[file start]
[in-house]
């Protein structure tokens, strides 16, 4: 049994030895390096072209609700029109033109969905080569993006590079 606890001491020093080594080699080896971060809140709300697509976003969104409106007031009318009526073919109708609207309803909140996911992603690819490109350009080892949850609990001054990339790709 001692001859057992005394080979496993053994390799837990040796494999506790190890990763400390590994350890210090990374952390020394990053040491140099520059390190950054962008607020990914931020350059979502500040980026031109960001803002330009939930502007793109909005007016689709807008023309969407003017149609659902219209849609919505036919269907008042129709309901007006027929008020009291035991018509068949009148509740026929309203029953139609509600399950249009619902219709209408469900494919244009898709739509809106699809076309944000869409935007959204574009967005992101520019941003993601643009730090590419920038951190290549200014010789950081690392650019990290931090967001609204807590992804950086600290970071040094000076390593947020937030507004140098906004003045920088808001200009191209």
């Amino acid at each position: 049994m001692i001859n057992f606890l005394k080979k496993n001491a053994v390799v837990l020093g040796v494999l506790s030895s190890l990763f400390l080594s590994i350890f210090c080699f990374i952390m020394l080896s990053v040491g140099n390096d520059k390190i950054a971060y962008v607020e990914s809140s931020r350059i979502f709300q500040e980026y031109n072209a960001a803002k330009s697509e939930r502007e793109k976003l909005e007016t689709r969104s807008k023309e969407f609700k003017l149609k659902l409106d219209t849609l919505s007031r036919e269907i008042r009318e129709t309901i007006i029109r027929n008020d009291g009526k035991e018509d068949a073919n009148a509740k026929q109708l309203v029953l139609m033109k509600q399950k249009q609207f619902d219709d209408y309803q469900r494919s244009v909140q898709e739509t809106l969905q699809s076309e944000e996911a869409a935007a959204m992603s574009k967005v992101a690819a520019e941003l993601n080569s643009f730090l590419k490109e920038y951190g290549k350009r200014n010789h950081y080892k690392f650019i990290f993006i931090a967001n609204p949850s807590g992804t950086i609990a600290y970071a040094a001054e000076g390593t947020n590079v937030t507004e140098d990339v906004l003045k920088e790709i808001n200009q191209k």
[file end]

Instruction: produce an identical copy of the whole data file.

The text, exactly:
[in-house]
């Protein structure tokens, strides 16, 4: 049994030895390096072209609700029109033109969905080569993006590079 606890001491020093080594080699080896971060809140709300697509976003969104409106007031009318009526073919109708609207309803909140996911992603690819490109350009080892949850609990001054990339790709 001692001859057992005394080979496993053994390799837990040796494999506790190890990763400390590994350890210090990374952390020394990053040491140099520059390190950054962008607020990914931020350059979502500040980026031109960001803002330009939930502007793109909005007016689709807008023309969407003017149609659902219209849609919505036919269907008042129709309901007006027929008020009291035991018509068949009148509740026929309203029953139609509600399950249009619902219709209408469900494919244009898709739509809106699809076309944000869409935007959204574009967005992101520019941003993601643009730090590419920038951190290549200014010789950081690392650019990290931090967001609204807590992804950086600290970071040094000076390593947020937030507004140098906004003045920088808001200009191209």
């Amino acid at each position: 049994m001692i001859n057992f606890l005394k080979k496993n001491a053994v390799v837990l020093g040796v494999l506790s030895s190890l990763f400390l080594s590994i350890f210090c080699f990374i952390m020394l080896s990053v040491g140099n390096d520059k390190i950054a971060y962008v607020e990914s809140s931020r350059i979502f709300q500040e980026y031109n072209a960001a803002k330009s697509e939930r502007e793109k976003l909005e007016t689709r969104s807008k023309e969407f609700k003017l149609k659902l409106d219209t849609l919505s007031r036919e269907i008042r009318e129709t309901i007006i029109r027929n008020d009291g009526k035991e018509d068949a073919n009148a509740k026929q109708l309203v029953l139609m033109k509600q399950k249009q609207f619902d219709d209408y309803q469900r494919s244009v909140q898709e739509t809106l969905q699809s076309e944000e996911a869409a935007a959204m992603s574009k967005v992101a690819a520019e941003l993601n080569s643009f730090l590419k490109e920038y951190g290549k350009r200014n010789h950081y080892k690392f650019i990290f993006i931090a967001n609204p949850s807590g992804t950086i609990a600290y970071a040094a001054e000076g390593t947020n590079v937030t507004e140098d990339v906004l003045k920088e790709i808001n200009q191209k």